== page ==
After a four-day-long deliberation, an Oklahoma jury found ex-police officer Daniel Holtzclaw guilty of multiple sexual offenses, including first-degree rape, sexual battery, and forcible oral sodomy, among others. Holtzclaw, 29, was accused of sexually assaulting at least 13 black women in the Oklahoma neighborhood he regularly patrolled, allegedly specifically targeting victims with criminal records and histories of drug abuse who prosecutors argued would be less likely to be believed, or to even come forward in the first place. The state brought a total of 36 charges against Holtzclaw, and the jury found him guilty on 18 of them, recommending a sentence totalling 263 years in prison. Holtzclaw was seen to be shaking and crying as the verdict was read. Sentencing in the case is slated to begin Jan. 21.
To many, Holtzclaw’s case represented a rare example of one of many alleged instances of police misconduct toward vulnerable populations actually leading to justice being served for the victims. A recent report by the Associated Press discussed how Holtzclaw is part of a much-bigger problem, noting that;
About 1,000 officers...lost their badges in a six-year period for rape, sodomy and other sexual assault; sex crimes that included possession of child pornography; or sexual misconduct such as propositioning citizens or having consensual but prohibited on-duty intercourse.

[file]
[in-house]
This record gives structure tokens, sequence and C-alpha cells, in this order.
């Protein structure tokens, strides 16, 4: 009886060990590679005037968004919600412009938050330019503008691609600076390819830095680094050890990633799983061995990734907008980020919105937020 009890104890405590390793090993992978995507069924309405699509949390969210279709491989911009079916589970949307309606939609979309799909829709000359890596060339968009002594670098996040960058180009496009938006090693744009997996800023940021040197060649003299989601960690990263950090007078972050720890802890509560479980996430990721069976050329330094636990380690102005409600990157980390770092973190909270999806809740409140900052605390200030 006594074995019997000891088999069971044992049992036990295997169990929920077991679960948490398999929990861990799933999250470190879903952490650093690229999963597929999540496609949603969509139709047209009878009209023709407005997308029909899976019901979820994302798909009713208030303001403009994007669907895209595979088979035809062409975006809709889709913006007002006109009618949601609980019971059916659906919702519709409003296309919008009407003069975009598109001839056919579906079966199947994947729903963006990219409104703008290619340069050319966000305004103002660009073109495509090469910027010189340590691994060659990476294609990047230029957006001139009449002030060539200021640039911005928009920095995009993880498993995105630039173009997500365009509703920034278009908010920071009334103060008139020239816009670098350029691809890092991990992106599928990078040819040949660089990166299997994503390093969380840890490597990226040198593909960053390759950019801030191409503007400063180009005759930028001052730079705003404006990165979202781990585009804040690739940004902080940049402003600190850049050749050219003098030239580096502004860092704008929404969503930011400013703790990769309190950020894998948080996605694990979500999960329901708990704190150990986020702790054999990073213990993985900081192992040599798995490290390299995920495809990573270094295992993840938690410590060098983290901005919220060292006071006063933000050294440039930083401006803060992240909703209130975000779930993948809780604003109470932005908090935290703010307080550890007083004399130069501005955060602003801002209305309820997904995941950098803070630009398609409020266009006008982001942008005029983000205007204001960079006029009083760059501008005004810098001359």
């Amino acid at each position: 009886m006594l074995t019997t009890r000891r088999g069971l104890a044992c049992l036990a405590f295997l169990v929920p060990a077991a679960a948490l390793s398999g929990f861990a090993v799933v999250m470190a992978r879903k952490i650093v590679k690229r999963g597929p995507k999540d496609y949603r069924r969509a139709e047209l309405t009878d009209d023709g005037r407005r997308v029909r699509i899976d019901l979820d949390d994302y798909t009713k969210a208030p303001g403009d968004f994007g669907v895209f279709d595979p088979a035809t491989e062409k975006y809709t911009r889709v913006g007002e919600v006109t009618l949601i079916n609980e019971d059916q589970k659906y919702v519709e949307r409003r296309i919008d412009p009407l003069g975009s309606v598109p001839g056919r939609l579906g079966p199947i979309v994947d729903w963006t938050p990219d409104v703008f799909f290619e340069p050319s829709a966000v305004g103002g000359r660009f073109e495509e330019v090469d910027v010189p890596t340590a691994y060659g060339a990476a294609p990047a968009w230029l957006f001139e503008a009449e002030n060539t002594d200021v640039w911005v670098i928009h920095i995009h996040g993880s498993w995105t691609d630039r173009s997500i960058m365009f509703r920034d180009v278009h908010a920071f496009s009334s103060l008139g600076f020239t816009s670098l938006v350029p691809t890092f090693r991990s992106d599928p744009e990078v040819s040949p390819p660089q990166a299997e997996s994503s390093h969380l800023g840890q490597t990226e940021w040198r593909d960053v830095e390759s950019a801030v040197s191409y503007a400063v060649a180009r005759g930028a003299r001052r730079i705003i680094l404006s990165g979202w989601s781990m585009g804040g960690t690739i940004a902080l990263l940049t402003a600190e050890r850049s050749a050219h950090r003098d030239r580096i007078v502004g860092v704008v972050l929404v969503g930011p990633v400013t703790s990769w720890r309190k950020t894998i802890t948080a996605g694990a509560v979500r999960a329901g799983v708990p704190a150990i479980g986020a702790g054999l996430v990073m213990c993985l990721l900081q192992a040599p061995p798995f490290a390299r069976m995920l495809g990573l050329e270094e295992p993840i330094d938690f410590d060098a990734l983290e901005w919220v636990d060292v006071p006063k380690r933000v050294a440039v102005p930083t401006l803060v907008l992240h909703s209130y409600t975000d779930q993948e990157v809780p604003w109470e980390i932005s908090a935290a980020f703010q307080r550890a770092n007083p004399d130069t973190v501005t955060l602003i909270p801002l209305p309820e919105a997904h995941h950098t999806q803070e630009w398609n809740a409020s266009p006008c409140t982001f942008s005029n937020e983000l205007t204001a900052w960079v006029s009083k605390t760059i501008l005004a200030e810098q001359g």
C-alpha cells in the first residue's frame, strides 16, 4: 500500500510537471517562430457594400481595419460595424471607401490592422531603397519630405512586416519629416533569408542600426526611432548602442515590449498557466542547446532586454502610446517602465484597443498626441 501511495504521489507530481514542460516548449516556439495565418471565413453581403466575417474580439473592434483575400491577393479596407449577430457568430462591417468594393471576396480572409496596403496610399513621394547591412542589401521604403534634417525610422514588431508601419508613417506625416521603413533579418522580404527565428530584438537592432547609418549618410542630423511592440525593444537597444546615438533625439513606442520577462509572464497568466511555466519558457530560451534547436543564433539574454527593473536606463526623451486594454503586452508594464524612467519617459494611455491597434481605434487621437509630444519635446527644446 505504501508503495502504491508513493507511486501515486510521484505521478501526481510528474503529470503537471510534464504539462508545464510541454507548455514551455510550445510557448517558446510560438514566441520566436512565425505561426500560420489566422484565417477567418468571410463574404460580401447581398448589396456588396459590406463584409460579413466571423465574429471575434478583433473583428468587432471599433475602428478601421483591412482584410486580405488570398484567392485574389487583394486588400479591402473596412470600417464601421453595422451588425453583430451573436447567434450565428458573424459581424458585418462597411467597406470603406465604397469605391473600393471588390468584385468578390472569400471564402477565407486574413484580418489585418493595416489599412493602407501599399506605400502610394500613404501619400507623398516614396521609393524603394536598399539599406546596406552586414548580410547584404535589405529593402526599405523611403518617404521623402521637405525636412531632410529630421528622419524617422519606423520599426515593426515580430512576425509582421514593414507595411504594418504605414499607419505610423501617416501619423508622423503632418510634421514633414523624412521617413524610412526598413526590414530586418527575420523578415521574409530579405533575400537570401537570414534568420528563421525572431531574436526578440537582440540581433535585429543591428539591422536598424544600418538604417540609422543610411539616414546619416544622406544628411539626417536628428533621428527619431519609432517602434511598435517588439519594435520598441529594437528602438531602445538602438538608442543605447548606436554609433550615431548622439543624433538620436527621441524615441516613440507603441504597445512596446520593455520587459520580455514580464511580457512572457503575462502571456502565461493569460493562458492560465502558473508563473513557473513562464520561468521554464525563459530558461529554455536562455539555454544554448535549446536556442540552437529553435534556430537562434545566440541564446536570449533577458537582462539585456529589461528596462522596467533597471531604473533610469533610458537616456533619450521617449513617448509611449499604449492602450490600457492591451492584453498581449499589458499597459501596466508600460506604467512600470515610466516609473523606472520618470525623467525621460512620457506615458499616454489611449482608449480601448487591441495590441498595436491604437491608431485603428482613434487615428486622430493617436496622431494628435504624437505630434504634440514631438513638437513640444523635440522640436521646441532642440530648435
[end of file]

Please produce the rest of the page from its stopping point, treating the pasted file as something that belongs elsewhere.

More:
Following news of the verdict, Twitter was buzzing with surprise and relief over the jury’s decision:
So happy to see some sliver of justice done with the #Holtzclaw verdict. That video the rapist weeping will launch a thousand gifs— Molly Crabapple (@mollycrabapple) December 11, 2015
I thank god for black women like his victims who were told every day of their lives they didn't matter and faced him #holtzclawverdict— Imperator Amazonia (@Blackamazon) December 11, 2015
Standing with all of you who are watching this Holtzclaw verdict. Let's hope justice, however slim the chance, has prevailed.— Shaun King (@ShaunKing) December 11, 2015
But, as many people pointed out, the fact that he was not found guilty on all charges means that justice may not have been served for all:
I am sorry for the women whose claims were dismissed. We know he did it. I hope victims can sleep a bit easier tonight. #HoltzclawVerdict— Genet (@betwixtandbtwn) December 11, 2015
He was found not guilty on far too many counts. Ugh… #HoltzclawVerdict— #JusticeForTamirRice (@essdotX) December 11, 2015
You think the women who’s charges against him were found not guilty feel this is a victory? #HoltzclawVerdict— R2-D2B (@kidnoble) December 11, 2015
And others were frustrated with the lack of coverage of the case in mainstream media in such an important case:
Network news is ignoring #HoltzclawVerdict. White police officer accused of using his authority to sexually assault 13 black women.— Staci D Kramer (@sdkstl) December 11, 2015
Make no mistake, the fact that Holtzclaw was not only brought to trial, but found guilty on so many counts of sexual assault against women who have largely felt ignored by the justice system is hugely important. But what this case showed us is that there is so much more work to be done, so many more instances of police officers abusing their power, so many more instances of vulnerable black women being taken advantage of because too many people think they don’t matter. Thursday’s victory was hopefully a step in the right direction, proving that these women do matter, that they deserve to be taken seriously, and that anyone who thinks they can get away with it can end up spending the rest of their life behind bars as a result. Which is exactly as it should be.
Watch the video of the verdict reading below:
Images: Fox 10 Phoenix/Youtube